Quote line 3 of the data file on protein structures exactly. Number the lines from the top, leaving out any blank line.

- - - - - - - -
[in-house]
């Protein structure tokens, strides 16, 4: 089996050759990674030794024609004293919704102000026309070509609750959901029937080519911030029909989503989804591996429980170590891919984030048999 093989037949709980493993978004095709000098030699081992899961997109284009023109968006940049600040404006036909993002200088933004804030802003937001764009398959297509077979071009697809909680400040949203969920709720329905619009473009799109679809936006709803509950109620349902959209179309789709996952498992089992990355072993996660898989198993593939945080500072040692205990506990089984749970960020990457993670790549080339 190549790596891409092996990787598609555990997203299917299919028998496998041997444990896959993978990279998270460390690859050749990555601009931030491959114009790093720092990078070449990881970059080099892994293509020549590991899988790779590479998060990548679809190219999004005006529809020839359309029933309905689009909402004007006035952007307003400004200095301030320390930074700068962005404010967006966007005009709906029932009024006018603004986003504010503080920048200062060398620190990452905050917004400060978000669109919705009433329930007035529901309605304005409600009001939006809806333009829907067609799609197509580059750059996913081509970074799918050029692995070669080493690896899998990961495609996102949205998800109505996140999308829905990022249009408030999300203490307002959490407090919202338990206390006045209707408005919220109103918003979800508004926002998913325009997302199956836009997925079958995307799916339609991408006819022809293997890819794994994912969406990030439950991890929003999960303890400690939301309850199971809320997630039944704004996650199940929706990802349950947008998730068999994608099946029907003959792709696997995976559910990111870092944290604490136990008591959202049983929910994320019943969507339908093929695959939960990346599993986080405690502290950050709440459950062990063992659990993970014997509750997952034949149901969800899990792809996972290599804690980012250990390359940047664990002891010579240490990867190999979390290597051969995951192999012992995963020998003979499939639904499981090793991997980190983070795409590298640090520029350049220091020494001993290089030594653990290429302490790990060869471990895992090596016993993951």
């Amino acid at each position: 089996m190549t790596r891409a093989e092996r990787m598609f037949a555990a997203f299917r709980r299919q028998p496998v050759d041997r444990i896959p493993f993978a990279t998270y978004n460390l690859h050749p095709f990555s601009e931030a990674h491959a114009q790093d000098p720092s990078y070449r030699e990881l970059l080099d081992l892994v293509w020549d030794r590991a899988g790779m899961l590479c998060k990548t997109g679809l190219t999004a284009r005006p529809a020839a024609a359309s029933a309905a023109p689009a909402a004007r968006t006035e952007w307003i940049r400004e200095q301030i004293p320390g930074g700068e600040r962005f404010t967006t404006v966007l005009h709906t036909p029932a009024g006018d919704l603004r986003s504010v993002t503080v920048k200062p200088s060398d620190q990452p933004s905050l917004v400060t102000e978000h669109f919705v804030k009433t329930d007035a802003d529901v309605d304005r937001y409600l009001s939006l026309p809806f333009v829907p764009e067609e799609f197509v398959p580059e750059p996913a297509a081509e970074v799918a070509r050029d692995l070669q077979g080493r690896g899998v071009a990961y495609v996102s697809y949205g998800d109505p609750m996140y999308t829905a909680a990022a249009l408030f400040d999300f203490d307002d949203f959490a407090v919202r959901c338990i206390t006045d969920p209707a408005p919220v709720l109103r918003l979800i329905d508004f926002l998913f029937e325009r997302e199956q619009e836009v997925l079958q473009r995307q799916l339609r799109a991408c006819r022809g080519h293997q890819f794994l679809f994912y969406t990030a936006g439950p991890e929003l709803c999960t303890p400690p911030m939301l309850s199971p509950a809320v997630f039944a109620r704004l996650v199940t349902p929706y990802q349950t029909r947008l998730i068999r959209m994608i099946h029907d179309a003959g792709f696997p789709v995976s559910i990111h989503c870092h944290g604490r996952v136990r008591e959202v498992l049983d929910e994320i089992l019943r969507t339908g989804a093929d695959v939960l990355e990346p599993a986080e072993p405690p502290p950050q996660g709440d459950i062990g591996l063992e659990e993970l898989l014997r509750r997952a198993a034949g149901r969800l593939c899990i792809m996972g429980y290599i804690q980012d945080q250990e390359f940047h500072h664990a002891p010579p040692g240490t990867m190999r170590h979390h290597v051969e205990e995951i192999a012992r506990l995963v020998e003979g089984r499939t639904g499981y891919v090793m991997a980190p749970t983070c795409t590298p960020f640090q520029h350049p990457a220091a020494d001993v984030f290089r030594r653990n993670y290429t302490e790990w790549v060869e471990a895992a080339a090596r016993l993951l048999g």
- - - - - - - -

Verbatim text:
């Amino acid at each position: 089996m190549t790596r891409a093989e092996r990787m598609f037949a555990a997203f299917r709980r299919q028998p496998v050759d041997r444990i896959p493993f993978a990279t998270y978004n460390l690859h050749p095709f990555s601009e931030a990674h491959a114009q790093d000098p720092s990078y070449r030699e990881l970059l080099d081992l892994v293509w020549d030794r590991a899988g790779m899961l590479c998060k990548t997109g679809l190219t999004a284009r005006p529809a020839a024609a359309s029933a309905a023109p689009a909402a004007r968006t006035e952007w307003i940049r400004e200095q301030i004293p320390g930074g700068e600040r962005f404010t967006t404006v966007l005009h709906t036909p029932a009024g006018d919704l603004r986003s504010v993002t503080v920048k200062p200088s060398d620190q990452p933004s905050l917004v400060t102000e978000h669109f919705v804030k009433t329930d007035a802003d529901v309605d304005r937001y409600l009001s939006l026309p809806f333009v829907p764009e067609e799609f197509v398959p580059e750059p996913a297509a081509e970074v799918a070509r050029d692995l070669q077979g080493r690896g899998v071009a990961y495609v996102s697809y949205g998800d109505p609750m996140y999308t829905a909680a990022a249009l408030f400040d999300f203490d307002d949203f959490a407090v919202r959901c338990i206390t006045d969920p209707a408005p919220v709720l109103r918003l979800i329905d508004f926002l998913f029937e325009r997302e199956q619009e836009v997925l079958q473009r995307q799916l339609r799109a991408c006819r022809g080519h293997q890819f794994l679809f994912y969406t990030a936006g439950p991890e929003l709803c999960t303890p400690p911030m939301l309850s199971p509950a809320v997630f039944a109620r704004l996650v199940t349902p929706y990802q349950t029909r947008l998730i068999r959209m994608i099946h029907d179309a003959g792709f696997p789709v995976s559910i990111h989503c870092h944290g604490r996952v136990r008591e959202v498992l049983d929910e994320i089992l019943r969507t339908g989804a093929d695959v939960l990355e990346p599993a986080e072993p405690p502290p950050q996660g709440d459950i062990g591996l063992e659990e993970l898989l014997r509750r997952a198993a034949g149901r969800l593939c899990i792809m996972g429980y290599i804690q980012d945080q250990e390359f940047h500072h664990a002891p010579p040692g240490t990867m190999r170590h979390h290597v051969e205990e995951i192999a012992r506990l995963v020998e003979g089984r499939t639904g499981y891919v090793m991997a980190p749970t983070c795409t590298p960020f640090q520029h350049p990457a220091a020494d001993v984030f290089r030594r653990n993670y290429t302490e790990w790549v060869e471990a895992a080339a090596r016993l993951l048999g």